Hope Star from Hope, Arkansas on November 22, 1935 · Page 6
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Hope Star from Hope, Arkansas · Page 6

Hope, Arkansas
Issue Date:
Friday, November 22, 1935
Page 6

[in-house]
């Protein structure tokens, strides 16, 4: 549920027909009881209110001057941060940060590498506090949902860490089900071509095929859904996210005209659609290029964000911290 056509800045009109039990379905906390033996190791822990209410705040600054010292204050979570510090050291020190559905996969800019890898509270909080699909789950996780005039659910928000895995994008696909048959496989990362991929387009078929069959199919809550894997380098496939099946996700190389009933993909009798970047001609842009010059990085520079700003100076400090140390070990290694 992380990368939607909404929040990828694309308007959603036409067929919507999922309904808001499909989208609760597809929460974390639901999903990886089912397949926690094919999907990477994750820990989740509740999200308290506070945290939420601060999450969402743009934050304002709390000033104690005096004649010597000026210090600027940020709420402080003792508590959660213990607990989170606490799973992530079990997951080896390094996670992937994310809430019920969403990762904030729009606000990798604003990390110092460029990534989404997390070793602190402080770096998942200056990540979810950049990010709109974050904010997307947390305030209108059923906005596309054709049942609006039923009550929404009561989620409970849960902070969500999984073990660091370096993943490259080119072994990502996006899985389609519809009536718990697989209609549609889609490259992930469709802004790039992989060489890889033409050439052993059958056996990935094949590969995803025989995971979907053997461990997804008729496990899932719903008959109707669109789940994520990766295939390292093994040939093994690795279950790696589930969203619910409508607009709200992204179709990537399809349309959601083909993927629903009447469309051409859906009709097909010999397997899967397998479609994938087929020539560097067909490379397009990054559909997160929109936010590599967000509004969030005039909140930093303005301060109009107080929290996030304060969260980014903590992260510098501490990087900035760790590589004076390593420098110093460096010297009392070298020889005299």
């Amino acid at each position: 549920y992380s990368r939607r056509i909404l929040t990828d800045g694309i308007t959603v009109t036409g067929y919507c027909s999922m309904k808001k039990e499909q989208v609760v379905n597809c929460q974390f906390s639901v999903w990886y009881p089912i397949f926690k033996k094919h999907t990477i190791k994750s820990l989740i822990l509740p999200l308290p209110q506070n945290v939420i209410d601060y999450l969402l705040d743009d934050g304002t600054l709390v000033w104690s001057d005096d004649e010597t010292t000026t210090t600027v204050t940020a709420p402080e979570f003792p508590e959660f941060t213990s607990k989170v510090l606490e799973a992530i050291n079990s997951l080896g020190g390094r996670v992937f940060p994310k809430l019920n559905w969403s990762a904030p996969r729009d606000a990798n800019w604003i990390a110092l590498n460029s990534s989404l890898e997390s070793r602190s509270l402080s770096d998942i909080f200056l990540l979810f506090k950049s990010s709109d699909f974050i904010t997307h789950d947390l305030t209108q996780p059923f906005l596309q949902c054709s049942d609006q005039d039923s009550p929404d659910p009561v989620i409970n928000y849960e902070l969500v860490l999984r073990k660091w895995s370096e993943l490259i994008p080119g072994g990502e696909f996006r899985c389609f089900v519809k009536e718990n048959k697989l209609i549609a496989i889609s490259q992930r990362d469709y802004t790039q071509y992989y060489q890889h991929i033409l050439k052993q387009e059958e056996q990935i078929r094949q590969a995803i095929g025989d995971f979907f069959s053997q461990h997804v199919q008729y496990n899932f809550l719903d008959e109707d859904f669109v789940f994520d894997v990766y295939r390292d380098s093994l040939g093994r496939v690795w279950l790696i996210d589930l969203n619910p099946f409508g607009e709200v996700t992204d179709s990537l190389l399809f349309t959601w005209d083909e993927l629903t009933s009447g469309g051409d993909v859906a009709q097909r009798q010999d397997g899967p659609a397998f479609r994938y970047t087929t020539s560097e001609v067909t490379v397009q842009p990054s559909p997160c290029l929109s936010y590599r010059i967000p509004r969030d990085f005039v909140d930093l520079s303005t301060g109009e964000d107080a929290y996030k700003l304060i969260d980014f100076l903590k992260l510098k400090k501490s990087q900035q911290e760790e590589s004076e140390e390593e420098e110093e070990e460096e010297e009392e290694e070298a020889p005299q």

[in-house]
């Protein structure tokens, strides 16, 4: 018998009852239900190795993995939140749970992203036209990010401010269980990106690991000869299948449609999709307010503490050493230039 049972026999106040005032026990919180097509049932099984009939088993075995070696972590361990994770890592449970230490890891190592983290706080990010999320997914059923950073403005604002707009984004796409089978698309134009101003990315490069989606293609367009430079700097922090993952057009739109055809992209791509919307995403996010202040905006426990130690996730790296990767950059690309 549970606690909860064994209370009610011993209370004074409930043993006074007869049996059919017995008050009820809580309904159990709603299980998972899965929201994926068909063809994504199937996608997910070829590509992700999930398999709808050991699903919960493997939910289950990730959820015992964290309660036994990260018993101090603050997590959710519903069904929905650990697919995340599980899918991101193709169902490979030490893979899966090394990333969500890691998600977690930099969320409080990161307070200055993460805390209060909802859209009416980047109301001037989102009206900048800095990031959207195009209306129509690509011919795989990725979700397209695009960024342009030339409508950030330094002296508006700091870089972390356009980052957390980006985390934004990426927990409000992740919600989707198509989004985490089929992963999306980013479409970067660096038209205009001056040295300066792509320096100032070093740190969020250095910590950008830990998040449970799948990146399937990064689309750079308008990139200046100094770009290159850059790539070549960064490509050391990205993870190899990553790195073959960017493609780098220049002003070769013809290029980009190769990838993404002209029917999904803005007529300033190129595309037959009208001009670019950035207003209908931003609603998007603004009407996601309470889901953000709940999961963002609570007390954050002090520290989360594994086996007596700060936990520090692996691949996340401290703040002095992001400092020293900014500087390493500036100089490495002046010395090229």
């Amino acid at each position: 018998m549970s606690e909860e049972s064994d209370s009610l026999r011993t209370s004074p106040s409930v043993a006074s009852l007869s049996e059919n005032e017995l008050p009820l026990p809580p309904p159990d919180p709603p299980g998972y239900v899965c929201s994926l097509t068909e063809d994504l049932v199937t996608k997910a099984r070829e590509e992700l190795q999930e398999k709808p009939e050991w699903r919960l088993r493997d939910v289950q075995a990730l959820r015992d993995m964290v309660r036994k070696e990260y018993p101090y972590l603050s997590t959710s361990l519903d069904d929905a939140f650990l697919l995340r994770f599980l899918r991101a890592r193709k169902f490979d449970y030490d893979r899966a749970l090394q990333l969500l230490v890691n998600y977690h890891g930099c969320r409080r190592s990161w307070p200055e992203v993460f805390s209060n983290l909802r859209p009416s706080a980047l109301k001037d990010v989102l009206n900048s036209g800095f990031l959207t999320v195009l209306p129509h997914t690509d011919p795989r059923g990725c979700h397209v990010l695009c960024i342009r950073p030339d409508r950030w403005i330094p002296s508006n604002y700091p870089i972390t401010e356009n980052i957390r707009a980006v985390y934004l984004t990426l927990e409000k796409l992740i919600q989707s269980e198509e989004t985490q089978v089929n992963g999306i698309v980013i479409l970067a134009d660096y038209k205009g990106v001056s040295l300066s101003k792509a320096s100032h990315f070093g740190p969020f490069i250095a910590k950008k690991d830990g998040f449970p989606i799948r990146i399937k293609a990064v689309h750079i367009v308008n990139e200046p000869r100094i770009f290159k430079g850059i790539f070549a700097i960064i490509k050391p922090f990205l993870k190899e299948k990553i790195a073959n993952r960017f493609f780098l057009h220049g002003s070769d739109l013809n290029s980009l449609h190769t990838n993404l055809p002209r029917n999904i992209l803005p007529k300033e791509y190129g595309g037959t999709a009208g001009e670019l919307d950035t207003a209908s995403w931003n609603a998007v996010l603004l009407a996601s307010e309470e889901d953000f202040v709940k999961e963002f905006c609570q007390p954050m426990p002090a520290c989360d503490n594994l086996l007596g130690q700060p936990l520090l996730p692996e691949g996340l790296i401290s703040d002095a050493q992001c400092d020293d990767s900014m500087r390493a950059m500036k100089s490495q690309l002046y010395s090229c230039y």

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«jfT"r >^^fi irf^^^r^f^w^v' ^ 1 '^T? > ' v , ". /•" . '^'i^fvV 1 ' ••/$%i'$i,t v '; \ ''-Vv 1 , » -••',, Friday, Wrivmtfa 22, 19J6' ' i.f5' Prater, Geo & 4 05, Scoggtns, Tom , 20 1,03. Scoggins, Pflrthte .,< fO US s Strnughter, Arthur.. 106 1.75 f Straughter, Sidney.. SO is? 1.62 3.21 4.15 2.53 . .?. c. i, Sterling Ifeft, Jim in, James Charley Chas. F. uflptoa. Bill iftdley, C. H. plfcs, Ike ' : f OrVille in. J. E. S , Earn H. _-jms, Milton tyfitt. C. R. - - W. M. School No. 41 20 ZO 20 20 20 30 110 30 90 90 30 JO no 30 70 30 60 i Fatr Star No. 62 1.94 i Bradley, Willie 6.W I- V. paid ....:.,. 90 1.71 1,31; Brings, Boeder 20 1.15 3.83; Brown, C. L 30 l.M 3.21 j Chentham, Garficld 10 t.Ss 1.31! Cheatham. D. D 10 1.38 1.57 i Cheatham, Bell "; 2.S9| Est 70 2.6? 1.62 TJixon. Hush 80 4.05 Gamble, Dudley .... 20 US Goff, James 50 2.90 McFadden, Elizabeth 10 .38 McFaddan, Autry.... 20 1.75 McFadden. Dolph.... 100 4.81 McFnddcn Willie... 20 1.75 Murin, Dave V* paid 50 .90 Staggers, Anthony.. 50 2.90 Staggers, Ausev 10 1.38 Tayloi. R. S 70 3.6t Taylor. E. M. 90 4.43 1.75 1.73 J.7S 1.75 I.t5 2.14 5.20 2.90 •1.43 4.43 2.14 2.14 4.43 2.11 3.67 2.14 3.28 .*- Holly Grove No. 49 Sam 120 4.57 ^......, Jesse 20 1.75 SVlSwden, J. D. 30 2.14 •> -.CShtirehwell, S. E. 30 2.14 .Cooper, John 100 4.81 Davis, Mose 60 3.28 ^tfrsTy?J. Wi 20 1.75 'Hattsfield. J. S. 220 9.39 'Hembree, R. T. 70 3.S7 ifilcknsan, Geo 20 1.75 Johnson, Jim 30 ^""Mtepkins, Lonnie 20 ' fMorriion, Freddie 20 v'Sfotten. Leonaul 20 ' Scott, Mike 60 "!* UmUamson, Genius 20 rf( i>4 ^ ,t ', ", Evening Shade No. 50 '<\Be«s, IrVin -10 2.26 , 'VJ'ant, Thos. S. - 30 1.94 iThoraas, N. J.. 30 1.91 1.14 1.75 1.75 1.75 3.28 1.75 Walker. Larry -50 \VhiU-. R. B 50 White. F. C 20 \Vhito, Lucius 20 ViUiainson, L. W..... 60 Williamson, W. S... 50 Williamson, R. B 180 Williamson, John.... 40 Williamson, G. 'S 50 Ccntcrville No. 67 Campbell Heirs 40 i Campbell. F. F 10 ' Bennett, Roy 30 Bennett. J. L 40 j Austin, W. A. 240 ; Credit, Floyd 10 t Gleflhorn. F. L 140 | I maker. Mrs. E. A. 130 McElroy, A. J 130 Rodden". C. C 80 Ros-ers. R. M 130 1.52 1.33 2.14 2.52 10.16 1.33 6.34 5.96 5.96 4.05 5.96 Chestnut IU11 No. 70 Almond. W. P ......... 80 Avory, E. V ............. 120 Davis. H. C. : .......... 70 Coats, J. B ............. 30 Ciimmings. Clyde... 60 f ".Evening Shade SO—Sup. " k- rf » . *, A A QA [Anderson. A. A. Brununell, G. W -Ellis, Lee Gold, G. F. •Hatley, E. C. Miller, Fred Turner, G. M. _ Starnes, Buster 90 20 80 40 50 50 20 30 3.83 1.62 3.53 2.26 1.57 2.57 1.62 2.04 Garre'.t. Thos. C ..... 130 Jones. Fred .............. 90 Lee. J, S. B ............. 160 Merchant. Kirk ........ 60 Peed. J. T ............... 120 Trexler. James ........ 90 Warren. Clevc ........ 20 ,<• V f Walnut Grcvc No. 51 f' Beard, Harvey 70 ' Hewers. Curley 90 %Green, Fred . - 100 Johnson, Pleas, Est 60 Sampson. L. D. 20 Stuart, Ozee _ 50 Wicker, Ed . 80 3.67 4.43 4.81 2.28 1.75 2.90 i 4.05 i Walker No. 71 Nel«on. A. D 110 Walker, Jack 80 Walker, Henry C 20 Walker, R. L 50 , Wclnut Grcve Xc. 51—Sup. Blevins, Bob - 20 Curtis, R. B. 20 Howard, Robt. 90 ' Johnson, William Ed 20 Jbhnson, Bud _ 30 •'Johnson, Henry 20 May, Dan ._ 20 'Rckens, Senaca 30 ^Staggers, General 50 Stuart, Mathew _ 20 ', Suttles, Joda - 140 Walker,- Odessa 20 Walker,- Obie . 100 Walker, Elijah . 20 Walker, Geo. 180 Shilch Nc. 55 7.87 r Brown Laura Carman A. W Hanegan Ike !?anegan John Hanejan, Jake Hanegan, Jim Hanegan. Horace Johnson, Joe Mason, Star Scott, L. F. Scott, Wayman Stamps, Louis 20 60 40 30 70 30 10 40 20 20 30 30 1.62 2.89 2.26 1.94 3.21 1.94 1.31 2.26 1.62 1.62 1.94 1.91 Nazarene No. 77 Adams, Grant 80 <Ul?n. Willie Lee.:.. 20 Bell, Henry 20 Bales, Charley 90 Bales. Parthinia .... 10 Cheatham. Jake .... 50 ChiEin. Will 20 Criss;, Oscar 10 Crun-pler. Tully .... 20 Hood, Robt 70 Hoed, Henry 100 Holloman. Lonnie.... 20 Holly, Robt 20 20 10 30 20 30 30 20 30 10 20 40 120 30 1.75 1.75 4.43 1.75 2.14 1.75 y.. Johnson. Clay 5'on I Jones, Charley f „ i Muldrow. Buddy ... *'£J Muldrow, Stout ... ;••— Muldrow, Thos Vi? I Muldrow, Mariah ... *„ j Staggers. B. >B.....:.. J'^ ' Smith; Luther Smith, Geo. „ Smith, John A... Smith, Carter Stuart, Sieve Walker, Jim 3.88 4.31 3.51 2,07 2.15 5.67 4.23 6.75 3.15 5.31 1 4.23 1.71 4.47 3.53 .62 2.57 4.05 1.75 1.75 3.43 .38 2.90 1.75 1.38 1.75 3.67 4.81 1.75 1.75 1.75 1.38 2.14 1.75 2.14 1.14 .75 2.14 1.38 1.75 2.53 5.57 2.14 Unemployment to Be Issue In 1 Economic Condition of Nation Really Will Decide the Campaign (Chief of Bureau, The Associated Press, WftAhlngton) The political aspects of (he unemployment problem are so humorous and so crucial that it !a ftb wonder party leaders find even the most eonv plicated statistic^ on that subject thoroughly fascinating. One of the most widely accepted as* sumptions about 1936 is that the ceo-' nomic situation Of the country—the degree of recovery—will have n most important effect in the election. Just now the one really difficult factor in that situation is unemployment. Industrial activity manifestly is picking up. Credit is expanding. Agriculture is finding less to complain about, land values are better, All along the line, the economic indices—all except one—point toward improvement. No completely reliable figures are available, but all sources of economic information agree that reemployment has failed to keep pace with the general trend of recovery. Some even question whether there has been any real expansion of empolymcnt at all in the, last year. • • Without such an •expansion, real and recognizable, political arguments that the depression is over run into immediate difficulty. • Spending Program • That, however, is only a part of the story. Another prime topic of political discussion is the spending pros(ram of the'Roosevelt Administration. With that,'too, the unemployment situation is linked directly; : . So long as a disproportionate percentage of workers rehiaul jobless, relief demands on the treasury will be heavy. Even if the administration docs not ask for large appropriations, it is certain .that the states and municipalities; working through their representatives in congress, will initiate and vigorously press such appropria- It is plain that Mr. Roosevelt docs not desire to enter the 1936 campaign as the advocate of another top-heavy annual deficit, but many of his supporters see only one way out. That is why the works administration is trying so feverishly to save its program from failure. That is why new- methods are being considered to boost private pay-rolls. What these new methods will be is 70,000 9 tot I Tuberculosis cau«flg deaths annually In the United States. Forever? annual death there nro nine ftctlre cases, a total of 630,000 sources ot danger id others. Christmas Seals help flad active coses of tuberculosis And secure treatment tor them. President Battles to Reduce Expense It Is Running 11 Millions Per Day Above the Federal Income WASHINGTON—(/R)—A worktrunk filled with figures on the 1937 budget accompanied President Roosevelt Wednesday night as he headed south for his Thanksgiving visit to Warm Sprinas. Ga. In the first 141 days of the 193G fiscal year, his administration has averaged a daily expenditure of $11,226.891 more than income. How to reduce this steadily mounting federal debt, an increasingly prominent target for criticism by Republicans and business leaders. Was one of the chief problems confronting the to Organize 1,000 Yonthson Farms Junior-Adult 4«H Clubs Will Be Formed in Hempstead Comity A new program for young farm peoplfe will be launched in this county with the organization of Junior- Adult 4'H clubs, Miss Helen Griffin, home demonstration agent, and Frank R. Stanley, county agent, announced Wcdesday. •It is estimated, the agents slated, that approximately 1,000 young, married and single men and women are in the rural districts of this county, who under normal times would have found theJr'life work in Industrial and business centers, but who are now dammed up in the county without any planned program or activity and without opportunity for the future. The underlying purpose of the formation of Junior-Adult 4-H clubs, they said, is to give the young rural people of this county and the other counties In the state, through study and practice of farming and homemaking, a broad concept and understanding of farm and home operations as a whole, with an eventual goal of farm ownership. An educational program has been Father df Kelly Die*, Delight S' J, B. Kelly. A«e . vel Kelly of th« WflihUtftofc HJ«» School faculty, dl«d ftt* tEg . home In Delight, Pike couiiltty, early Wednesday morning. Mr, K*uy tWU called about 3 a.m. and tioUfled.ol his father'* death, . ,' . ' , '-,,v The elder Mr, Kelly had be«n in feeble health for about four yeAfs, having suffered two stroked of para- during that time, A native of Montgomery cfiunty, Mr, Kelly later moved to DeilfchV wh^rt he Was for many years aetlvc In civic and church life and ran ft mcN cantllc store. He served one term Iti the Arkansas legUlatutC as VL 1.11V 1.111CL UlUUlVllla uullll Wllkllj^ IUC . . .—, . executive. Before leaving the White!?' young people. The program is to House to board his spscial train. Mr. | »» P ut into effect in this county, the Roosevelt conferred with Secretary agents said, as in other counties, through enlargement of 4-H Club live from'Piko county and Wits twice county judge. : , Surviving Mr. Kelly are his wife, five sons as follows: Pinck arid Boyd of Delight; J. O., of Roger*; Harold of Kingsland; and Norvel ot .Washington; two daughters, Miss rWhna Kelly of Little Rock and Mrs. E. H. Roberts of Bauxite. : Funeral arrangements had not been completed Wednesday noon, Washington Oil Test Progresses /vn eoucauonai program nas ocen , , ~T. ;,. A i developed by the University of Ar- Clearing 01 LiQCatlOn Alkansas College of Agriculture, to be " ~ • • « • v% • •. • administered in each county by the county's extension agents, to meet tho needs and desires of this large group Ickes and Harry L. Hopkins, Works Progress administrator. They discussed the $4,880,000;000' relief-employment campaign. While.this program is scheduled to end next June 30, Mr. Roosevelt reiterated Tuesday that the federal government will not permit people to starve. Relief recommendations for 'the next budget are being reserved until the last minute to determine how private industry is taking up the unemployment slack. Since July 1, the government has paid out $1,648,516,872 for what it terms general expenditures and $1.33?,071.110 assigned to recovery and relief. It has taken in ?1,397,585,336. Receipts, however, are expected by Treasury officials to pick up markedly when the Uinsldo work, and will be known ns Junior- Adult 4-H Clubs. The new organization will be open to all young farm people of this county between the ages of 18 and 25. Organization of the Junior-Adult Clubs will take place the first week of December. ' Young rural pcbple interested in this new program should get in touch with Miss Griffin and Mr. Stanley. Approximately 1000 patents arc issued in the United States every week. Finland and the Balkan states import most of their petroleum and its products from the United States. More vitamin D is contained in the when income taxes reflecting improv- * en . tf-enn ed business conditions of this year HJy" tp JJiOUU come rolling in next spring. The lag in processing taxes, which have not yet certain. The effort to induce brought in only $57.378,049 since July business to move ahead confidently continues, but the results hardly are all that Washington desires. The a]- erriative may be new legislation at he next session of congress for the one purpose of spreading employment. Shorter Work Week Wesley Grove No. 78 Oakland Nc. EG Coulter, R. B. 60 Grave?, Will 20 Graves, Willie 30 Marshall. Ben 60 Marshall, L. D 10 Sewell, S. M 100 Whitcmore, Will .... 10 Whitcmore, Lydia.... 10 Whitcmore, Walter.. 10 Bruce, M. C. Cbleman, Y, C Coleman, J. W Coleman, Joshp Colpman, Ed Clark, Bud McCullay, T. M. Galloway, J. L Lamb. J. L. Hamilton, V. C. Hatsfield, H. J. Keith, Eugene Lamb, Elvin Thompson. C. B. {J'youd, Jirn Russell, Felix Russell, W. M. 120 30 3 r n SO 40 20 .10 20 30 160 50 110 30 200 70 30 30 2.1 1 11.35 3 31 1.5?. 1.7.1 2.14 1 7H 2.14 7.UI Temple No, 81 1 CVi-l.cr, Ed 10 .Ioh:«:on. L. K. 30 •I'-hnr-.-.n.' Oclell 90 Xcbon, Jonas 140 •r-.-s:.. Luciur 10 C'r.nrl, David 170 S'.urrt, Florence .... 30 3.28 1.75 2.14 2.28 1.38 3.81 1.38 .38 1.38 1.38 2.14 4.43 6.34 1.38 7.49 2.14 1 compared with $215,713,768 in the' same period a year ago, also may be I overcome if the supreme court upholds their validity. Mr. Roosevelt has said there will be no request for new tax legislation at the :coming session of congress unless *™ On Cars and Trucks Highest Prices Paid for COTTON TOM KINSER work wad over o Week Ago aJftd Mr. Stowiirt announces that th* derrick ftttl bo up by December 1, with Actual drilling cotftrtjonctki not later than tWo weeJW Ho'atateo that the well will reach n depth of 3,000 feet or Uio base of the Trinity smd uhlcw production is found at a lesser depth. fhehe are .some detail* on several leases to be cleared up, but the belief was expressed taht All leases will be In shape by December 15, to permit spudlrig of the well. This will be tho flrtt oil Usrt In the Washington neighborhood in 12 years or more. Still Coughing? No matter how many medicines you have tried for your cough, chest cold or bronchial Irritation, you can get relief now With Crcomulslon. serious trouble may be brewing and you Cannot afford to take a chance with anything less than Croomul- slon, which goes right to the seat of the/ trouble to aid nnturo to eoothe and heal the inflamed membranes as tho germ-laden, phlegm is loosened and expelled. Even if other remedies have failed, don't be discouraged, your druggist is authorized to guarantee Creomulslon and to refund your money if you are not satisfied with results from tho very first bottle. Get Creomulsion right now. (Adv.) ready Begun by pixie Drilling Company Drilling Of <i lest well' west of Washington on a'block assembled by the Prairie 'Movnd Oil 'Company, is scheduled to begin not later- than, the 15th of December, it was' announced Wednesday by Rat SloVvart, of 'the Dixie Drilling Company, drilling con-, tractors. The location announced by. Mr. Stewart is the Southwest Quarter of the Northeast Quarter of Section 14; Township 11 S'oiith; Range 26 West, on land owned by H. W. Bigga and Senator Whealley.of Hot'Springs. Clearing of the location and olher. COMMON OLD ITCH Is Still With Us Prescription No. 200/WU will cure it. It Mils the parasites In the skill. 50c JOHN S. GIBSON Drug Company "The REXALL Store" Phono 63 Hope, Ark. Established 1885 DR. MORTON PROGRESS/YE CHIROPRACTOR Has Located in Hope—309 First National Bank Building. Others get well, so can you. Chlropratctic is the foremost dnigless health system in existence Chiropractic reaches practically all diseases of the human system. Our massages .and manipulation relieves tension, then the spinal adjustment is given. Will give a partial list of diseases reached by Chiropractic. Anemia, .Appendicitis, Arthritis, Asthma, Bronchitis, Chills, Constipation, Epilepsy (fits), female trouble, Gastric ulcers, Goitre, Headaches, Heart Trouble, High Blood Pressure, Influenza, Kidney, Liver, and Sinus Trouble, Lumbago, Nervousness, Neuritis, Paralysis, Neuralgia, Rheumatism, Stomach, Throat Trouble—No Drugs Used. Examination Free. Individual Gowns furnished. Lady Assistant. .abor is left behind. That is due to several causes. Hard! times teach employers how to econ- It is the lesson of all past depres- the processing levie.s are outlawed, sions that after substantial recovery but he has proposed a conference with las been attained, a residue of excess a view toward revamping federal, state and municipal taxes in the following Salt is a government monopoly in omize, how to combine the functions Italy. A peasant can be' prosecuted if of employes and make shortcuts in he takes home a pail of sea water ^reduction. In such times labor-sav-i and removes the salt, ing devices, including improved factory and mill machinery, multiply. • — Excessive competition in any given in- TJ| i -pv i j y dustrial field is reduced by the squeez- J51aCK-lJr3,Uff «t ing out of the weakest firms.' - - - ° Alfter previous American depressions a sufficient quantity of this left- . , . _ . over labor always has been absorbed Don't ne S lect constipation! Take by the developments of new industries.' Black-Draught at the first sign you The rise of the automobile industry, need something to help restore regu- for instance, giving work to many , lar elimination, hundreds of thousands, undoubtedly] "I feel like Black-Draught is a had a major part in preserving Indus- mighty good medicine and don t know rial adjustment during the opening how I would get along without it, decades of the present century. " ' writes Mrs. W. D. Jowers, of Miriden, No such large-scale development La. "I take it for constipation and now appears on the horizon, and in: biliousness.' When I let myself get 'ts,absence administration thought ap- constipated, I feel dull, sluggish and pears to be turning more and more drowsy; can't settle down to my work Refreshing: Relief Bradley No. 82 in, Columbus 30 2.W s.e." 31". 1.14 2.11 Oakland No. SG-Sup. Collins, Erie 100 Hamilton, S. M 100 Morris. Jes"e 20 Stroud, Ben 110 Walker, Green 90 Harmony Nc. 57 Daugherty. J. S. 30 Bwbaree B W 100 Bostic, Joe 20 Cassidy, Hoover 100 Forbes, Toney 20 Frierson, Clayton . 20 Jones, W. E GO Langley, Frank . . .. 20 Leach, Mrs. Nellie.. 70 Falmore, Bob 20 McMillan, Mack 20 McMillan. Geo SO McWilUams, H. R.. 30 Monroe, Charley 110 Morgan, Marvin 20 JFanford, H. B .Ii 50 Sanford, H. B Jr 50 Sherman, B"ck GO Etephenson. R. V 100 Reynolds, Berry 20 Bogers, Ralph 130 Rogers, Louie 20 Rogers, Miltor 20 Vines, Thad 30 White Sam 20 Williams. Sim 90 Wriaht, Edward 70 Wright, J. D 60 4.81 4.81 1.75 5.20 •I.-13 4.S1 1.75 •1.81 1.75 1.75 3.28 Dug Franklin, Joe Daniels. Dave Evans, Simon Jr.h r ?5'on, John .fcn s. Luther Gamble, Tom Moore, Ike Mci.rc.. Irvin Mul-J'-cw. Will iVfii' I row, Dennis ... 'V7u';lrow, Henry .. ?/!i'l Irow. Alma ... Fcr.ei-, Steve ,-"m::h, Ernest f'uj-rt. Cage ; V/hiternore, E. L... 40 20 70 70 20 20 20 10 20 70 ro 20 40 20 20 20 20 1.88 2.17 1.58 2.95 toward the shorter work, week as a means pf absorbing the surplus. In one form or another, the old contro- [Vorsy over the basic methods of NRA ;eems sure to repeat itself. | Whatever the legislative or admin- 2'95 ! iMrativc outcome, no one doubts that j' 5 g > this controversy will be carried over l'58 i into the front rank of the political is- j'sfi' sues ol 1936. U9 ' l.M 2.95 1.58 1.58 2.17 1.58 1.58 1.58 I Roosevelt Arrives j at Warm Springs for that tired feeling. I take a small dose of Black-Draught at bedtime for several nights and soon feel fine. If I am bothered with a tight feeling,.or gas on the stomach, I take a pinch of Black-Draught after meals." Black-Draught costs less than most medicines for constipation. Get a 25-cent package, today! Bradley No. 82—Sup. :;.B7 1.73 1.75 4.4.'t 2.14 5.20 1.73 Bradley, Louie Dunn. Buster &s'.er, Mance Gamble, Roy Gamble, Clennie Gamble, Robt Hmri.';, Lawrence Harris. Tom Harris, Alex Muldrow, Cato .... MiiSdrow. Lcm . *••>» Shaw. John ^•90 • Shaw. Hidie 131 1.75 , 7.87 ' 1.75; 1.75 2.14 1.75 <!.•« 3.67 3.28 20 20 20 30 30 30 20 30 40 20 30 30 30 ila i President to Spend Three Weeks at His Winter Home in Georgia MEAT CURING Ingredients BLACK PEPPER Ib 55c RED PEPPER Ib 40c SALT PETRE Ib 25c The Very Best Quality BRIANT'S Drug Store 1.58 1.58 1.58 , WARM 'SPRINGS, Ga.-f^i-Presi- ]•?? | dent Roosevelt sat beside the fire- ,'ol place of his small cottage on Pine Pike Comity No. 24 Wesson, Oles 120 Wesson, Paralec .... 20 Childrcss No. 39 .Scojjains Cortez 110 Wood. Winston 90 Oak Grcve No. Gl Vasco ........ SO Frierson, Arthur 100 Frierson, ED 40 tfeal. Frank 60 Powell. Louis 80 Powell, Henry 50 Prater, Reno 70 j place 1 58 ^"ntain Thursday night and indicat- _ j'gg ed his pleasure at getting back again = 2^7 for Thanksgiving. 15 l'.5g The special train brought the presi-js l]gg dent hero after an uneventful 1.88 night journey from Washingt 1.88 good-sized crowd was at the tiny lion to greet him. Tho Franklin D. Roosevelt Boy Scout 5.57 troop tooted trumpets from a nearby truck and the beaming Mr. Roosevelt stood by at the station for several minutes to chat with the wulcomers. He stopped on the winding dirt road to the cottage a mile distant to wave a greeting to the children in the Warm Springs Foundation where they arc i being treated for the after-effects of MONTS SUGAR CURE For FOR K—B E E F IT'S Better, Safer, "='i flower-ji Cheaper and Easier 5 ^ton A iMONTS SEED STORE! «nysta-|s Hope, Ark. = EOVHLUDAYAEP 4 15 2.2B 25 CERTIFICATE Slate of Arkansas County of Hcinpstead. I. Ray E. McDowell, Clerk of I infantile paralysis. t!ie County Court, do hereby The youngsters sang songs and then 'i.iif.v that the above list wi.'s filed in jny office on the 18th lay of November, 1935. looking surrounding southwest Geogia. I7AY E. McDOWELL, i A Marine guard was stationed about ° f ' he County i 'he cottage grounds when the presi- Ideiit arrived. It is expected to continue duty during the stay here of about three weeks by the president. tho president in his open car motored on up the hillside to the cottage over- Court. _ Moru American auptomobiles are i.urcliased in South Africa than in : ny other country in the world. Watch EOVHLUDAYAEP CAR GLASS CUT ANP GBOUND TO BRYAN'S U*ed Sputli lUuret Street HATS: Cleaned iw4 BiQcke4 —n — OUR OWN PLANT by Modern Machinery We have just installed the very latest Automatic Hat Blot-king machines aud <= a » now assure you of firat quality, factory finished work- Hall Brothers Phone 385 FREE PRIZES Free Entertainments Fall's Greatest Values Don't Miss Reading Tomorrow's Paper 5* t y t i ! 7 T f T T T T T t ^fffc, MONEY IALKS — but you I must tell it i I what to say $• T t i T t T f t T 7 T T T T T t T •^A. f T f 7 T T Let's suppose that the dollars you spend were suddenly given minds of their own—and the job of deciding what to buy for you. They'd have to learn their way around in a hurry. And one of the first things they'd do would be to study the newspapers—every advertisement that discusses something you'd,be needing, or wanting. They'd get the latest facts on automatic refrigerators and sports shoes and tea and motor oil and all the rest. They'd make a business of knowing what, where and when to buy. Are you less careful and less constant in your ad- reading than you should be? Do you have to depend on other people for facts that are clearly stated in the advertising pages of this newspaper? Read advertising thoughtfully, consider all the points you find there on their merits. Find out in advance exactly what things will best serve your needs—and why. After all, that's the only way to get your money's worth, every time. The real reason for advertising is not to help some one sell something, but to help you buy what you f T T T T t T t T t *"* want. T T T T T T T T T I: T y T T f f ** T T T T T T i T t T T T t T T T T T T T y T t I I T T t T T T T T *> - , j. J